• <b>Now in press: 19th Century Shop’s Catalog 170 Great Books and Photos. Please inquire for a copy.</b>
    <b>19th Century Shop.</b> <i>The First American Magna Carta. English Liberties.</i> Boston, 1721.
    <b>19th Century Shop.</b> Babbage presentation to Peel, the man who killed the Difference Engine 1832
    <b>19th Century Shop.</b> The Stamp Act. 1765
    <b>Now in press: 19th Century Shop’s Catalog 170 Great Books and Photos. Please inquire for a copy.</b>
    <b>19th Century Shop.</b> Central Park Photographs by Prevost 1862
    <b>19th Century Shop.</b> Salem Witch Trials. Wonders of the Invisible World 1693
    <b>19th Century Shop.</b> Mammoth print of Millie-Christine, "The Carolina Twins" c. 1868
  • <b>Daniel Crouch Rare Books</b><br>SAXTON, Christopher. <i>The Travellers Guide being the best Mapp of the Kingdom of England and Principality of Wales</i>. London, [1583, but c.1716].
    <b>Daniel Crouch Rare Books</b><br>VISSCHER, Claes Jansz. <i>Novissima et Accuratissima Leonis Belgici</i>. Amsterdam, Claes Jansz Visscher, [1611-1621 or later].
    <b>Daniel Crouch Rare Books</b> PTOLEMAEUS, Claudius. <i>Decima Asie Tabula</i>. Ulm, Lienhart Holle, 16 July 1482.
    <b>Daniel Crouch Rare Books</b><br>WIT, Frederick de, and Gerard VALK. <i>Orbis Terrarum Nova et Accurata Tabula</i>. Amsterdam, Gerard Valk, [c.1690-1700].
    <b>Daniel Crouch Rare Books</b><br>APIANUS, Petrus. <i>Astronomicum Caesareum</i>. Ingolstadt, Peter Apian, 1540.
    <b>Daniel Crouch Rare Books</b><br>CASSINI, Jean-Dominique. <i>Carte de la Lune</i>. Paris, Jean-Dominique Cassini, 1787.
    <b>Daniel Crouch Rare Books</b> PTOLEMAEUS, Claudius. <i>Geographicae enarrationis libri octo</i>. Argentoragi, 1525.
    <b>Daniel Crouch Rare Books</b><br>[SAXTON, Christopher]. <i> [An Atlas of England and Wales]</i>. [London, Christopher Saxton, 1579].
    <b>Daniel Crouch Rare Books</b> Commission des sciences et arts d'Egypte. <i>Description de l’Égypte</i>… Paris, Imprimerie impériale - Imprimerie royale, 1809-1828.
    <b>Daniel Crouch Rare Books</b> CHURCHMAN, John. <i>To George Washington President of the United States of America this Magnetic Atlas or Variation Chart is humbly inscribed by John Churchman</i>. Philadelphia, 1790.
    <b>Daniel Crouch Rare Books</b><br>APIANUS, Petrus. <i>Tipus Orbis Universalis</i>. Vienna, Johannes Camertius, 1520.
    <b>Daniel Crouch Rare Books</b><br>LORIOT, A[uguste], [after] Nicolas LANE. <i>[Pocket globe]</i>. London, 65 New Bond Street, 1809.
    <b>Daniel Crouch Rare Books</b><br>BLAEU, Johannes. <i>Grooten Atlas</i>. Amsterdam, Joan Blaeu, 1662-1665.
    <b>Daniel Crouch Rare Books</b><br>INGEBORG BRUN, Emmy. <i>Mars efter Lowell’s Glober 1894-1914</i>. Denmark, [c1915].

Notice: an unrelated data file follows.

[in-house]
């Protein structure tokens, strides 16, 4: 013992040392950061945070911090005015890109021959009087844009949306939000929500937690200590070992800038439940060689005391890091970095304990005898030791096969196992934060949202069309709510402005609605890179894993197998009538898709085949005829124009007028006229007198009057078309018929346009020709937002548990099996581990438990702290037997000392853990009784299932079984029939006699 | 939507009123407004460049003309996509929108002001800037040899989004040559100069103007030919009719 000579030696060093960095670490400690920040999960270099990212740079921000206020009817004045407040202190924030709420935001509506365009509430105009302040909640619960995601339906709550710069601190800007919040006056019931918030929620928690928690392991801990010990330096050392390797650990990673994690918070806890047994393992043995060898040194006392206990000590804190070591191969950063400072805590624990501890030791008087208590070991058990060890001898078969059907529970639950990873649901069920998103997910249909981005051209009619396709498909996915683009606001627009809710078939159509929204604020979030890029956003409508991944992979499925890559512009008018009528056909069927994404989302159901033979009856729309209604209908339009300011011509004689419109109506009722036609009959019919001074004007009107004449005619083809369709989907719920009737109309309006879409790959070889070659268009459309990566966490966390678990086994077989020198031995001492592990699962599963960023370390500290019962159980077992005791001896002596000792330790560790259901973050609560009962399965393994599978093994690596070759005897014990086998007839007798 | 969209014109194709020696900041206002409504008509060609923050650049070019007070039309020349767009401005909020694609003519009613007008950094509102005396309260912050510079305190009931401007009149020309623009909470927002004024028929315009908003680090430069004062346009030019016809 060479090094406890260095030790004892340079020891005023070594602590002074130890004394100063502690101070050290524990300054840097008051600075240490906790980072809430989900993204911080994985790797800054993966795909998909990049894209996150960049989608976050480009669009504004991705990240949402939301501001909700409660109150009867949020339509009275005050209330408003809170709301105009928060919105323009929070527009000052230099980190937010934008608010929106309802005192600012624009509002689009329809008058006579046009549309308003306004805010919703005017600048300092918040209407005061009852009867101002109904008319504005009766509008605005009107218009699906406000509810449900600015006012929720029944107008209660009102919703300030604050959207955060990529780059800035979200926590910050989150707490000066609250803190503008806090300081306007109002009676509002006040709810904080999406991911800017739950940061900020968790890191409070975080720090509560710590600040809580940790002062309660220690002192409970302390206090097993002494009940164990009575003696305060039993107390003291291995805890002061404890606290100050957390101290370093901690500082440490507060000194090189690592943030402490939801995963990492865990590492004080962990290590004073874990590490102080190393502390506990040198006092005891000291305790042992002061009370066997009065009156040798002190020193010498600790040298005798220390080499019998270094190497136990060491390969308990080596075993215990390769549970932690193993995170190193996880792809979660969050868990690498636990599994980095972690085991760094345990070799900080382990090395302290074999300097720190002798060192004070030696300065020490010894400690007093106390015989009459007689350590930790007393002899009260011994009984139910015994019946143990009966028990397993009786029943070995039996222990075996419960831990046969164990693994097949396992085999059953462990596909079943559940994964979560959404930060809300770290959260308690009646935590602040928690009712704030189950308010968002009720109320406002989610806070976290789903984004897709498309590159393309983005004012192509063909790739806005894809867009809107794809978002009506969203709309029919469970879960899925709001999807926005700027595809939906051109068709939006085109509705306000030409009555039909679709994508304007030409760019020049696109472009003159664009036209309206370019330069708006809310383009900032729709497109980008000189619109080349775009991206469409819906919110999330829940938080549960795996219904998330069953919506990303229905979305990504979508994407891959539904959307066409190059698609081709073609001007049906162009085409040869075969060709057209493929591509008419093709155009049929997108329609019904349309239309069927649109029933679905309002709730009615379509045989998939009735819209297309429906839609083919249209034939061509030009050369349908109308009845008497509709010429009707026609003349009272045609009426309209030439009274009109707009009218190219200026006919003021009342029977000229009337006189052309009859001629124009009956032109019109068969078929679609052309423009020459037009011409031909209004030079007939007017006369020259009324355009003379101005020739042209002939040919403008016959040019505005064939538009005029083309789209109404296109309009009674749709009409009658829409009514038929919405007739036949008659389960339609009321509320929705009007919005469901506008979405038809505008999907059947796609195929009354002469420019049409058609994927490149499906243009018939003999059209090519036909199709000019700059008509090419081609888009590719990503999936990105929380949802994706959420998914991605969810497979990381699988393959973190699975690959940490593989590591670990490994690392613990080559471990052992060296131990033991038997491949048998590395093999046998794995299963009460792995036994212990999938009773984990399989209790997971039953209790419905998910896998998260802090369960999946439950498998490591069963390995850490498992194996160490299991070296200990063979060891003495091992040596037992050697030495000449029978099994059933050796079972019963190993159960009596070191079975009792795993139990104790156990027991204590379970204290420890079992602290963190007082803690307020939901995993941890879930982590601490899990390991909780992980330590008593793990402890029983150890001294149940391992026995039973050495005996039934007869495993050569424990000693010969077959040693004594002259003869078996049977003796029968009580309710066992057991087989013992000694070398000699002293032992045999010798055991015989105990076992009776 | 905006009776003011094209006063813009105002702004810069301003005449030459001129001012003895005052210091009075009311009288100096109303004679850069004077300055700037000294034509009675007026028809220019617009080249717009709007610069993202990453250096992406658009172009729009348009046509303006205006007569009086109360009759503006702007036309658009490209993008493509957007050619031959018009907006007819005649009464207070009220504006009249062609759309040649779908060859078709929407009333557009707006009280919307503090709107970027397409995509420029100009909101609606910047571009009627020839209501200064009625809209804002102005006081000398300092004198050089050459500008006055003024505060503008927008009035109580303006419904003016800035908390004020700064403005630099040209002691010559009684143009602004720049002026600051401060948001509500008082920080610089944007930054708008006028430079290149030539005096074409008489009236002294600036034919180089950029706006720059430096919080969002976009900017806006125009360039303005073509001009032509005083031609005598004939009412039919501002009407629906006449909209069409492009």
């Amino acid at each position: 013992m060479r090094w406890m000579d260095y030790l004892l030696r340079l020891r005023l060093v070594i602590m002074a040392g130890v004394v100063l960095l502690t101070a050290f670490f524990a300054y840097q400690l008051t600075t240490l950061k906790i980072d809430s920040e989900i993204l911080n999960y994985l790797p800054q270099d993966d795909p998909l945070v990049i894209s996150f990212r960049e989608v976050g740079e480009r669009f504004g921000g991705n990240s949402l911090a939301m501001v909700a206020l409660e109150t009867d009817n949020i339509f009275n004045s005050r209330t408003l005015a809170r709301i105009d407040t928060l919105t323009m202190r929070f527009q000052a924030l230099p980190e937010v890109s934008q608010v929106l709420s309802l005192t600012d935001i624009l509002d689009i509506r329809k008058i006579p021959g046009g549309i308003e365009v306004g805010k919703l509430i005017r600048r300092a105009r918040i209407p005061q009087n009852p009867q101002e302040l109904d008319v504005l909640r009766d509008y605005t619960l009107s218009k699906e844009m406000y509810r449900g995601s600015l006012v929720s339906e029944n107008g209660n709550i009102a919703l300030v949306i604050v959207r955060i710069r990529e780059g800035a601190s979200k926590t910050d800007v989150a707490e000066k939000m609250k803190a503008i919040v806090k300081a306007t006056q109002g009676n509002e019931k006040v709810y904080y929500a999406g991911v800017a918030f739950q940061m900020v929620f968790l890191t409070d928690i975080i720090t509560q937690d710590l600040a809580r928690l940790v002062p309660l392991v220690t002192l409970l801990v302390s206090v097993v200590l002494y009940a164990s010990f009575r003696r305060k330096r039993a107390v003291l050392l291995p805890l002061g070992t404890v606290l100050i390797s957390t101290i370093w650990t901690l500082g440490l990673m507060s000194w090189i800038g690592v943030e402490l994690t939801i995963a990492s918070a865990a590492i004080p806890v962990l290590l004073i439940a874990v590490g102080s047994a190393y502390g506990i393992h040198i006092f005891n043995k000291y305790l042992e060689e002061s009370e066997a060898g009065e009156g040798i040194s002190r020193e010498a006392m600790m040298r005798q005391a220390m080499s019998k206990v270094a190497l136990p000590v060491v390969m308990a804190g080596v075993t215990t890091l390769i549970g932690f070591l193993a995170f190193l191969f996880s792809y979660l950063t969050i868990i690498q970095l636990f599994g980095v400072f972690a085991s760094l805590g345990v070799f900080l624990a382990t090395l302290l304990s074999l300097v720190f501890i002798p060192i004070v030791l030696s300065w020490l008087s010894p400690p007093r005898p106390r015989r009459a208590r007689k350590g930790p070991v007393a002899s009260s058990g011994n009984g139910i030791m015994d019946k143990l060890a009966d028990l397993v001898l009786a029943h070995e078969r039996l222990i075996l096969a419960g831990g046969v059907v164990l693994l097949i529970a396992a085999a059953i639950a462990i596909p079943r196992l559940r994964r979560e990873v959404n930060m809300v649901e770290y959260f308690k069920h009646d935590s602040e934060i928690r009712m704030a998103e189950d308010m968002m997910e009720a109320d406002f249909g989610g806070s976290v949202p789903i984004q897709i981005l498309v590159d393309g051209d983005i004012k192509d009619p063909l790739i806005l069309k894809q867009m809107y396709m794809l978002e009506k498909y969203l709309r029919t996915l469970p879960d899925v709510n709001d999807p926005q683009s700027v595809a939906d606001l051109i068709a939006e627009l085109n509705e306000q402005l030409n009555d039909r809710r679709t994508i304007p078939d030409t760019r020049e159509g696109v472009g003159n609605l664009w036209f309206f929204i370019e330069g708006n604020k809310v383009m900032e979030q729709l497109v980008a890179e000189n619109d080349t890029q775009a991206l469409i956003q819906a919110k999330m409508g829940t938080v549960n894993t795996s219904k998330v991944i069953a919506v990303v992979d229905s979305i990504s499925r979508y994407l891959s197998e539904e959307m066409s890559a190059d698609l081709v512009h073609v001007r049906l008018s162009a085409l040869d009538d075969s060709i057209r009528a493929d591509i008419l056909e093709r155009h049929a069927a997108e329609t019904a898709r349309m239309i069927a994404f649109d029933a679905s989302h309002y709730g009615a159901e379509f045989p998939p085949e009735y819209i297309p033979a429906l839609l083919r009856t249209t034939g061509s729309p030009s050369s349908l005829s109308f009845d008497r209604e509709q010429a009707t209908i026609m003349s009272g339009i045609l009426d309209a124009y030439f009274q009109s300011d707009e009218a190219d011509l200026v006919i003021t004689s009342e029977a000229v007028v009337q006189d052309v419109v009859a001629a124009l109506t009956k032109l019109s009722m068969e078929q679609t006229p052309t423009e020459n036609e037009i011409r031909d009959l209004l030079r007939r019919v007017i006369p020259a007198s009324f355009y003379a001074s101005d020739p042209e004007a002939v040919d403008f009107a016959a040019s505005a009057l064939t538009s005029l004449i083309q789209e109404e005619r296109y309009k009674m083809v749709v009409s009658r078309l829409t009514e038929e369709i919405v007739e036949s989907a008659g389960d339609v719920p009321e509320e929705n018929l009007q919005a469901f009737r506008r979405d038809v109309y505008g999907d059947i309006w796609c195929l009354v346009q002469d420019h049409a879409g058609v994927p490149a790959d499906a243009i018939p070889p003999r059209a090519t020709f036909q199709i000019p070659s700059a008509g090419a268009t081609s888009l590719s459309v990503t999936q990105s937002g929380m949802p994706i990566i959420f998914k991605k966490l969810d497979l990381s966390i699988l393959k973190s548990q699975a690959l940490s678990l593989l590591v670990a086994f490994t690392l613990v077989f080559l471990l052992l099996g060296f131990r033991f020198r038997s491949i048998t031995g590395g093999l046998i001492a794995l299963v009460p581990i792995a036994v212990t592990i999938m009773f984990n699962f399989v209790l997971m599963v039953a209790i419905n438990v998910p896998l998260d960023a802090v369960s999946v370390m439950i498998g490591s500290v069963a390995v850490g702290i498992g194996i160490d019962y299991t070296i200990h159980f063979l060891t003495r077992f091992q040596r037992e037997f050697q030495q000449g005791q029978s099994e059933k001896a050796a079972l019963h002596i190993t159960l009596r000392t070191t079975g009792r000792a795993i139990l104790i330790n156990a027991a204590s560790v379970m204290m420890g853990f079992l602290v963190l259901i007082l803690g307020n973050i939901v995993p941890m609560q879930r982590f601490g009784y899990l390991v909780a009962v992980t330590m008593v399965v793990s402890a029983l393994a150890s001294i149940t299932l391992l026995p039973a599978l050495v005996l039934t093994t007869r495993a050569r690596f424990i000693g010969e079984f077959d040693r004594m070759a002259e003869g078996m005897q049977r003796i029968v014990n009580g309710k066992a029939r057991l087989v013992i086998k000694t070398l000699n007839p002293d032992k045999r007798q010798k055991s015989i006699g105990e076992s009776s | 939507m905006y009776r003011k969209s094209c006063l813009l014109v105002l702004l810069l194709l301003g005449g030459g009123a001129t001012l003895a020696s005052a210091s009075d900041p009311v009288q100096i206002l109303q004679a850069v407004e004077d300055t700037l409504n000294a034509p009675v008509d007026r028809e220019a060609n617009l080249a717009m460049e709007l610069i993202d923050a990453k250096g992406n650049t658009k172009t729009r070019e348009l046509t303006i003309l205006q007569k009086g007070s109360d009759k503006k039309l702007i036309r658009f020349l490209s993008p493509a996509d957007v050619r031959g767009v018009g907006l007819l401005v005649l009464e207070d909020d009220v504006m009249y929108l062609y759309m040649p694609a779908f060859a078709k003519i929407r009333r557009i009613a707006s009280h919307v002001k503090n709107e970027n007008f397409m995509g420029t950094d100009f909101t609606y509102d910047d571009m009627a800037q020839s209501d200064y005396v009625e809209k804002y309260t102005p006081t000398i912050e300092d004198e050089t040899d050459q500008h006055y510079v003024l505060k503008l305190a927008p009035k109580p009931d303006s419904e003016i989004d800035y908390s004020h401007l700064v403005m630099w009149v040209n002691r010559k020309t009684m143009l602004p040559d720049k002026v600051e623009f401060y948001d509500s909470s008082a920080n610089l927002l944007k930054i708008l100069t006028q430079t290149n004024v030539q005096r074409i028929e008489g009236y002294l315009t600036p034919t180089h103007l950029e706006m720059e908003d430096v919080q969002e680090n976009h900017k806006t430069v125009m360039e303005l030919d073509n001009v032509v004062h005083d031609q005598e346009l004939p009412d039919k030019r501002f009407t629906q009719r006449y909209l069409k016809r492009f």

<b>Daniel Crouch Rare Books</b><br>LUTHER, Martin. <i>Der vierde Teil aller Bücher vnd Schrifften des thewren seligen Mans</i>. Gedruckt zu Jhena, Durch Christian Rödinger, 1556.
  • <b>Lawbook Exchange:</b> Lawbook Exchange. Trials for Murder, Robbery, Burglary, Rapes, Sodomy... 4 vols. London, 1764. See at the 2017 NY ABAA Book Fair Booth C-22
    <b>Lawbook Exchange:</b> An Enquiry Concerning the Liberty, And Licentiousness of the Press. New York, 1801. See at the 2017 NY ABAA Book Fair Booth C-22
    <b>Lawbook Exchange:</b> Tavern Licence Granted to John Swan by Mayor James Duane, 1789. See at the 2017 NY ABAA Book Fair Booth C-22
    <b>Lawbook Exchange:</b> First edition of Story's, Commentaries on the Constitution. 3 vols. Boston, 1833. See at the 2017 NY ABAA Book Fair Booth C-22
    <b>Lawbook Exchange:</b> Manuscript Law Dictionary. Repertorium Universale, Amandola, Italy, c.1750. See at the 2017 NY ABAA Book Fair Booth C-22
    <b>Lawbook Exchange:</b> Magna Carta. London, 1556. See at the 2017 NY ABAA Book Fair Booth C-22
    <b>Lawbook Exchange:</b> Hemard. Code Civil, in an extraordinary binding. See at the 2017 NY ABAA Book Fair Booth C-22
    <b>Lawbook Exchange:</b> Two Accounts of the Murder of Mr. John Hayes. London, 1726. See at the 2017 NY ABAA Book Fair Booth C-22
    <b>Lawbook Exchange:</b> Robinson, Boardman. Mr Justice Precedent. 1914. See at the 2017 NY ABAA Book Fair Booth C-22
    <b>Lawbook Exchange:</b> Five volumes of Italian Legal Code in miniature. Turin: Fratelli Bocca, 1901-1903. See at the 2017 NY ABAA Book Fair Booth C-22
    <b>Lawbook Exchange:</b> Tartagni. Alexander de Imola in Prima(m) (et) Secunda(m)... Venice, 1514. In a contemporary chained binding. See at the 2017 NY ABAA Book Fair Booth C-22
    <b>Lawbook Exchange:</b> Catalogue 85. Recently Acquired Books, Manuscripts & Ephemera
  • <b>Swann Auction Galleries, Mar 9: Early Printed, Medical, Scientific & Travel Books</b>
    <b>Swann Auction Galleries, Mar 9:</b> Single leaf from a paper copy of the Gutenberg Bible, Mainz, 1455, in a copy of Newton's <i>A Noble Fragment</i>. $40,000 to $60,000.
    <b>Swann Auction Galleries, Mar 9:</b> Immanuel Kant, <i>Critik der reinen Vernunft</i>, first edition, Riga, 1781. $8,000 to $12,000.
    <b>Swann Auction Galleries, Mar 9:</b> Hans Holbein, <i>The Images of the Old Testament</i>, with 94 woodcut illustrations, first edition in English, Lyon, 1549. $10,000 to $15,000.
    <b>Swann Auction Galleries, Mar 9: Early Printed, Medical, Scientific & Travel Books</b>
    <b>Swann Auction Galleries, Mar 9:</b> Samuel Johnson, <i>A Dictionary of the English Language</i>, first edition, London, 1755. $6,000 to $9,000.
    <b>Swann Auction Galleries, Mar 9:</b><br>John Milton, <i>Paradise Lost</i>, first edition, London, 1668.<br>$6,000 to $9,000.